Thursday, May 30, 2013

Ayn Rand & Epistemology 38

Analytic-Synthetic Dichotomy 11: Necessity and Contingency. After flogging the analytical synthetic dichotomy for several pages, Peikoff focuses on a new target: "the dichotomy between necessary and contingent facts." Per usual with Peikoff, he labors under the presumption that there is a kind of consensus governing contemporary philosophy on this issue:

[The necessary-contingent dichotomy] was interpreted in the twentieth century as follows: since facts are learned by experience, and experience does not reveal necessity, the concept "necessary facts" must be abandoned. Facts, it is now held, are one and all contingent --- and the propositions describing them are "contingent truths." As for necessary truths, they are merely the products of man's linguistic or conceptual conventions. They do not refer to facts, they are empty, "analytic," "tautological." [107]

Although not all or even most contemporary philosopher accept the necessary-contingent dichotomy, those that do advocate it believe in something close to what Peikoff describes. In other words, Peikoff has not grossly misstated this particular view, which is unusual for him. What, then, is his objection to this dichotomy? His main objection is the view, supposedly entailed by the dichotomy, that facts are contingent. Such a view, contends Peikoff,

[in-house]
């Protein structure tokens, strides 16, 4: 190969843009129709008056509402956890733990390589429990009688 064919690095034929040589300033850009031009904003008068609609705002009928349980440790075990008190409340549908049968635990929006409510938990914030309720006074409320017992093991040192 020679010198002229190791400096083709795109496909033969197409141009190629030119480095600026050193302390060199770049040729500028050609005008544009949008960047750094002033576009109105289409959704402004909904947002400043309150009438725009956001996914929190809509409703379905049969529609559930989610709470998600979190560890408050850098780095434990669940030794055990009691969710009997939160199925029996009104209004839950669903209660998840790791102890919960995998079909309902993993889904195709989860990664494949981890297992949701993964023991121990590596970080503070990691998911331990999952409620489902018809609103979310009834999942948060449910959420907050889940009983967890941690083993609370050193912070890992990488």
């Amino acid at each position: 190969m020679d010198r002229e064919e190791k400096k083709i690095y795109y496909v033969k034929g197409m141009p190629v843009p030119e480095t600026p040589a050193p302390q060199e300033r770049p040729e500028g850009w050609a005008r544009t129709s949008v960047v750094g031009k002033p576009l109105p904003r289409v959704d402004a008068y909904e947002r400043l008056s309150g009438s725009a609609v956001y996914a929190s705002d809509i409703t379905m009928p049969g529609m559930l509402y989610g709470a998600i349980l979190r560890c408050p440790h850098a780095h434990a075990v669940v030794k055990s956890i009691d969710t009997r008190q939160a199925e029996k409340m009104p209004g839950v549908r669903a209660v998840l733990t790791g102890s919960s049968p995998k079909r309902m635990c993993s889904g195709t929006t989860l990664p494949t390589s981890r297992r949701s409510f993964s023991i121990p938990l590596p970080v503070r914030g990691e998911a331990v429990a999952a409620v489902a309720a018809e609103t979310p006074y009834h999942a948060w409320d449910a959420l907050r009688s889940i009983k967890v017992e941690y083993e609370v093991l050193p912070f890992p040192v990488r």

represents a failure to grasp the Law of Identity. Since things are what they are, since everything that exists possesses a specific identity, nothing in reality can occur by chance. The nature of an entity determines what it can do and, in any given set of circumstances, dictates what it will do. The Law of Causality is entailed by the Law of Identity. Entities follow certain laws of action in consequence of their identity, and have no alternative to doing so. [108-109]

Thursday, May 09, 2013

Ayn Rand & Epistemology 37

Analytical-Synthetic Dichotomy 10: Peikoff's Argument. In a previous post, I criticized Peikoff's theory of meaning, which asserts that "the meaning of a concept consists of the units ... it integrates." This Objectivist theory of meaning, as I noted in that post, contains both platonist and positivistic aspects. It separates meaning from individual intent and turns concepts into quasi-platonist entities that literally transcribe the world. As a theory of meaning, it is not merely absurd according to the the standards of good sense, but even in terms of Rand's own philosophy. To be sure, Objectivism contains its fair share of absurdities. However, many of Rand's metaphysical and epistemological doctrines, if interpreted generously, have at least an aura of plausibility about them. They at least attempt to pay lip service to common sense and practical efficacy. But the Objectivist theory of meaning seems bad all the way through. It's not only bad philosophy, it's bad Objectivism as well. It is not consistent with Rand's own theory of "unit economy," or with Rand's career as a writer of fiction. Meaning cannot be confined to the literally true, as Rand's theory of meaning, if it were consistently applied, would demand.